Why the Tories could lose the North Shropshire by-election
In face of the chaotic last six years in British politics, it can be easy to lose sight of a constant phenomenon: governing parties do not defend by-election seats very well. Since 1979, governing parties have had to defend 65 seats in parliamentary by-elections but have only managed to win just under half of them (30).
Of these 65 seats, Conservative governments have had to defend 43, winning an even lower proportion with 14 (33%). In fact, more Liberal Democrat (including Liberal and SDP) candidates (16) have won Conservative-held seats in by-elections under a Tory government than actual Conservatives.
Ahead of the North Shropshire by-election on 16 December, I decided to inspect this data further, so I built a simple model to predict governing party vote shares in by-elections and their win chances based on the following criteria:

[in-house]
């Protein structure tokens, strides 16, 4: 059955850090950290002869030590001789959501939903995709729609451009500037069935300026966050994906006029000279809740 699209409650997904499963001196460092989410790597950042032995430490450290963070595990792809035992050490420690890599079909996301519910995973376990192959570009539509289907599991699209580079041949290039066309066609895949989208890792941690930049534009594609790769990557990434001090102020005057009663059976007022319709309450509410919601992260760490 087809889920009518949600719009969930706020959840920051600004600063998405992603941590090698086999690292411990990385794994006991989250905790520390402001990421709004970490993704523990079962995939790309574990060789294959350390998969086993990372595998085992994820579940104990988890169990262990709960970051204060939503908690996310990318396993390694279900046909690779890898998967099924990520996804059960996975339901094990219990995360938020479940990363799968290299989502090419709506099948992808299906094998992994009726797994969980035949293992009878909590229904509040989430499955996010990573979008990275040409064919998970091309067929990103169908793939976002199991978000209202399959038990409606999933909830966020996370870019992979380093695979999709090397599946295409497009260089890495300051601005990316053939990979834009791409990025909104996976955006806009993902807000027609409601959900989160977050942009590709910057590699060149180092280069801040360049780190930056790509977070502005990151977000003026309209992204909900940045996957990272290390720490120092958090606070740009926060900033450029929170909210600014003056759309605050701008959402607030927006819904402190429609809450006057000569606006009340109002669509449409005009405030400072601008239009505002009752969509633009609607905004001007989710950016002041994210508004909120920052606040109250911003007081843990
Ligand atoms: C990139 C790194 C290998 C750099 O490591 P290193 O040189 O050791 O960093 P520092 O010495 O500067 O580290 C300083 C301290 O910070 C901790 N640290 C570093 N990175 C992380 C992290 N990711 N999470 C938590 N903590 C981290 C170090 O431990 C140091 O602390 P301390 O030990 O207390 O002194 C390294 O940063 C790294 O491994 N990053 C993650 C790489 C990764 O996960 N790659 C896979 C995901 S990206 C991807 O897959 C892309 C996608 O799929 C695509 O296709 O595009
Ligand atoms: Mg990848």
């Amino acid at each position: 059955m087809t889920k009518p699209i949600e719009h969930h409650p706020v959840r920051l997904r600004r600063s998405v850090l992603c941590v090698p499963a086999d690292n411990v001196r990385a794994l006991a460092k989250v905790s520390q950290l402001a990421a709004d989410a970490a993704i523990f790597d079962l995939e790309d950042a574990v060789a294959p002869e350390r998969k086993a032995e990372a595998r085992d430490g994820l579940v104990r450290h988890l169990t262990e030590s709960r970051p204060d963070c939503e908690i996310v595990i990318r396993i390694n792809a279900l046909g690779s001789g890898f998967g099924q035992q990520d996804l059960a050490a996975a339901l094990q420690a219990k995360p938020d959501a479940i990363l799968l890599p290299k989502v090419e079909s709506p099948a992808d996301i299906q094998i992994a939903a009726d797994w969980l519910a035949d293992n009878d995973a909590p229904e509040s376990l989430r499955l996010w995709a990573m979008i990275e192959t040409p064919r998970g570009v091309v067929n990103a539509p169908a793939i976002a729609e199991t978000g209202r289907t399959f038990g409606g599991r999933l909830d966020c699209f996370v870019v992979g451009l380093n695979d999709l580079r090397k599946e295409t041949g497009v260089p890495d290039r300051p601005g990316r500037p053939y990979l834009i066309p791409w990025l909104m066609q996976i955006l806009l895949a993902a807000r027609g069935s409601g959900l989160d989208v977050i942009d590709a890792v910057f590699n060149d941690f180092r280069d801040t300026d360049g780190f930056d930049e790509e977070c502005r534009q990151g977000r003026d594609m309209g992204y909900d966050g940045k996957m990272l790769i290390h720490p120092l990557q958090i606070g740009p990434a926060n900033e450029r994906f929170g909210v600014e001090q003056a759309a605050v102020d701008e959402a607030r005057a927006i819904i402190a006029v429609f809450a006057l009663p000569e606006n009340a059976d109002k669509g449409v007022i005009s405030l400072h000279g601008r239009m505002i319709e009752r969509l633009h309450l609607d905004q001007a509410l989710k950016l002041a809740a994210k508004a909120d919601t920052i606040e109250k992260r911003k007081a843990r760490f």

- Party’s previous general election vote share in the constituency
- Current government polling numbers (change vs. last election)
- Cause of the by-election (by-elections caused by the death of the incumbent tend to give slightly better results for the incumbent’s party)
Plugging the figures in for North Shropshire spits out an expected vote share of 41% for the Conservatives (with a 50% chance of it falling in the 37?46% range) and a win chance of 65%. If the reports on the ground that this seat is a two-horse race between the Conservatives and Liberal Democrats are correct, we’re looking at a ?35% chance of a Lib Dem win here.
When I started writing this article, I was ready to tip the Liberal Democrats at 5.6 (18%) on Smarkets but they have since shortened to 2.78, which equates to a 36% win probability — effectively the same price as my model — so there’s not much value left in those odds. The Lib Dem by-election juggernaut should not be underestimated, and it seems like Smarkets users have now clocked onto that.